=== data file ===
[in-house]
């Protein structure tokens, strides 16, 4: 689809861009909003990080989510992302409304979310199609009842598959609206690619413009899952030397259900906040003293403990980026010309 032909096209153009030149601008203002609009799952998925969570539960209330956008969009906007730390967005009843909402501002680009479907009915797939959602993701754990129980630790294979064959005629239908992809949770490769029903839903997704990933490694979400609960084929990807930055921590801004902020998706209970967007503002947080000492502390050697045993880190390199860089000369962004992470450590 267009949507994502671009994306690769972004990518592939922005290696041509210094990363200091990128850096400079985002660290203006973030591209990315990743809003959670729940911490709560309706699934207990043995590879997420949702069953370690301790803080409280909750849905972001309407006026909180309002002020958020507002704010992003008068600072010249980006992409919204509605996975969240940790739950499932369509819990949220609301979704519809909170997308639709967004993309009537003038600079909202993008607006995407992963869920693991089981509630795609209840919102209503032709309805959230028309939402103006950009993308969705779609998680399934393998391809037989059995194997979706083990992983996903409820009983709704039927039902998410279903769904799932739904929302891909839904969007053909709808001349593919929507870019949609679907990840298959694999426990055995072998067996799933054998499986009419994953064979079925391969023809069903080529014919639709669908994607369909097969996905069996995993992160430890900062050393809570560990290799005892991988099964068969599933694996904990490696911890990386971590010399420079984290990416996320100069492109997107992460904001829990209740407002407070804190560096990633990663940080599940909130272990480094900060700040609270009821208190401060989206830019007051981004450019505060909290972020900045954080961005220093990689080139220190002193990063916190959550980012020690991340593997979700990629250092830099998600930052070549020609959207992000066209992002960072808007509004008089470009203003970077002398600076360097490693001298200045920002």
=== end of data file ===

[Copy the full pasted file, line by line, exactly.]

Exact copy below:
[in-house]
């Protein structure tokens, strides 16, 4: 689809861009909003990080989510992302409304979310199609009842598959609206690619413009899952030397259900906040003293403990980026010309 032909096209153009030149601008203002609009799952998925969570539960209330956008969009906007730390967005009843909402501002680009479907009915797939959602993701754990129980630790294979064959005629239908992809949770490769029903839903997704990933490694979400609960084929990807930055921590801004902020998706209970967007503002947080000492502390050697045993880190390199860089000369962004992470450590 267009949507994502671009994306690769972004990518592939922005290696041509210094990363200091990128850096400079985002660290203006973030591209990315990743809003959670729940911490709560309706699934207990043995590879997420949702069953370690301790803080409280909750849905972001309407006026909180309002002020958020507002704010992003008068600072010249980006992409919204509605996975969240940790739950499932369509819990949220609301979704519809909170997308639709967004993309009537003038600079909202993008607006995407992963869920693991089981509630795609209840919102209503032709309805959230028309939402103006950009993308969705779609998680399934393998391809037989059995194997979706083990992983996903409820009983709704039927039902998410279903769904799932739904929302891909839904969007053909709808001349593919929507870019949609679907990840298959694999426990055995072998067996799933054998499986009419994953064979079925391969023809069903080529014919639709669908994607369909097969996905069996995993992160430890900062050393809570560990290799005892991988099964068969599933694996904990490696911890990386971590010399420079984290990416996320100069492109997107992460904001829990209740407002407070804190560096990633990663940080599940909130272990480094900060700040609270009821208190401060989206830019007051981004450019505060909290972020900045954080961005220093990689080139220190002193990063916190959550980012020690991340593997979700990629250092830099998600930052070549020609959207992000066209992002960072808007509004008089470009203003970077002398600076360097490693001298200045920002």